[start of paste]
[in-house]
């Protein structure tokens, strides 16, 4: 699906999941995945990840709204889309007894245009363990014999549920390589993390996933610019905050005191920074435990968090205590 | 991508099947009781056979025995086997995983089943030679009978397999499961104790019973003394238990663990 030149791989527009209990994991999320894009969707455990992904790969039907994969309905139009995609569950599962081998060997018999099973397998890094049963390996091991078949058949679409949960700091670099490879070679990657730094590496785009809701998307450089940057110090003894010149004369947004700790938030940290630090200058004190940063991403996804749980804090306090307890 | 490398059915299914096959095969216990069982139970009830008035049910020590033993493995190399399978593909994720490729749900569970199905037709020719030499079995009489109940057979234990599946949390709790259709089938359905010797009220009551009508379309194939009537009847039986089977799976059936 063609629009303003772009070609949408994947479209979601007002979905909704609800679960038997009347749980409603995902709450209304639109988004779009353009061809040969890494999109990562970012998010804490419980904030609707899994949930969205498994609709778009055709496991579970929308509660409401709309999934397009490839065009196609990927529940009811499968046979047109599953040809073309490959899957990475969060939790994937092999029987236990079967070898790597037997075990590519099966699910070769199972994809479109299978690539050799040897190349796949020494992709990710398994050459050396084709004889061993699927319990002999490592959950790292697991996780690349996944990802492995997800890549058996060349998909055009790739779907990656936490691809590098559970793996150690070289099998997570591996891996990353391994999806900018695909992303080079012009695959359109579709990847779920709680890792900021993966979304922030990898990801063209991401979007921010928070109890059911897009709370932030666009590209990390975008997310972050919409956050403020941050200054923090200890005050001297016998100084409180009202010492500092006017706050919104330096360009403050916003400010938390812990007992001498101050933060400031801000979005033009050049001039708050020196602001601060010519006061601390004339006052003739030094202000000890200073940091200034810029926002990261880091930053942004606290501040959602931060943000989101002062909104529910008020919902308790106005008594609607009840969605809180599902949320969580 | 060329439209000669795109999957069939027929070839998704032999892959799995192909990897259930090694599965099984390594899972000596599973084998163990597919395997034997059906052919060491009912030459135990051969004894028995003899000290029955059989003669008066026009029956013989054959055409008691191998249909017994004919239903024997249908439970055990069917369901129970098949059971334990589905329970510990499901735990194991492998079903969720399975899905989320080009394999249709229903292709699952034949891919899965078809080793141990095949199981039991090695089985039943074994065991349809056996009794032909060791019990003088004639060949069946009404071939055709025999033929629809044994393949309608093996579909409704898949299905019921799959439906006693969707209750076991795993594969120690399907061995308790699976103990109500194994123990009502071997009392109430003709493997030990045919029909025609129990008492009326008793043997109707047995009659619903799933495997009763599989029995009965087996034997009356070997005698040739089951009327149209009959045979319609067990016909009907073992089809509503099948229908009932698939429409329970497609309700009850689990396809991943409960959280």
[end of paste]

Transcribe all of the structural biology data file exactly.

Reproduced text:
[in-house]
């Protein structure tokens, strides 16, 4: 699906999941995945990840709204889309007894245009363990014999549920390589993390996933610019905050005191920074435990968090205590 | 991508099947009781056979025995086997995983089943030679009978397999499961104790019973003394238990663990 030149791989527009209990994991999320894009969707455990992904790969039907994969309905139009995609569950599962081998060997018999099973397998890094049963390996091991078949058949679409949960700091670099490879070679990657730094590496785009809701998307450089940057110090003894010149004369947004700790938030940290630090200058004190940063991403996804749980804090306090307890 | 490398059915299914096959095969216990069982139970009830008035049910020590033993493995190399399978593909994720490729749900569970199905037709020719030499079995009489109940057979234990599946949390709790259709089938359905010797009220009551009508379309194939009537009847039986089977799976059936 063609629009303003772009070609949408994947479209979601007002979905909704609800679960038997009347749980409603995902709450209304639109988004779009353009061809040969890494999109990562970012998010804490419980904030609707899994949930969205498994609709778009055709496991579970929308509660409401709309999934397009490839065009196609990927529940009811499968046979047109599953040809073309490959899957990475969060939790994937092999029987236990079967070898790597037997075990590519099966699910070769199972994809479109299978690539050799040897190349796949020494992709990710398994050459050396084709004889061993699927319990002999490592959950790292697991996780690349996944990802492995997800890549058996060349998909055009790739779907990656936490691809590098559970793996150690070289099998997570591996891996990353391994999806900018695909992303080079012009695959359109579709990847779920709680890792900021993966979304922030990898990801063209991401979007921010928070109890059911897009709370932030666009590209990390975008997310972050919409956050403020941050200054923090200890005050001297016998100084409180009202010492500092006017706050919104330096360009403050916003400010938390812990007992001498101050933060400031801000979005033009050049001039708050020196602001601060010519006061601390004339006052003739030094202000000890200073940091200034810029926002990261880091930053942004606290501040959602931060943000989101002062909104529910008020919902308790106005008594609607009840969605809180599902949320969580 | 060329439209000669795109999957069939027929070839998704032999892959799995192909990897259930090694599965099984390594899972000596599973084998163990597919395997034997059906052919060491009912030459135990051969004894028995003899000290029955059989003669008066026009029956013989054959055409008691191998249909017994004919239903024997249908439970055990069917369901129970098949059971334990589905329970510990499901735990194991492998079903969720399975899905989320080009394999249709229903292709699952034949891919899965078809080793141990095949199981039991090695089985039943074994065991349809056996009794032909060791019990003088004639060949069946009404071939055709025999033929629809044994393949309608093996579909409704898949299905019921799959439906006693969707209750076991795993594969120690399907061995308790699976103990109500194994123990009502071997009392109430003709493997030990045919029909025609129990008492009326008793043997109707047995009659619903799933495997009763599989029995009965087996034997009356070997005698040739089951009327149209009959045979319609067990016909009907073992089809509503099948229908009932698939429409329970497609309700009850689990396809991943409960959280």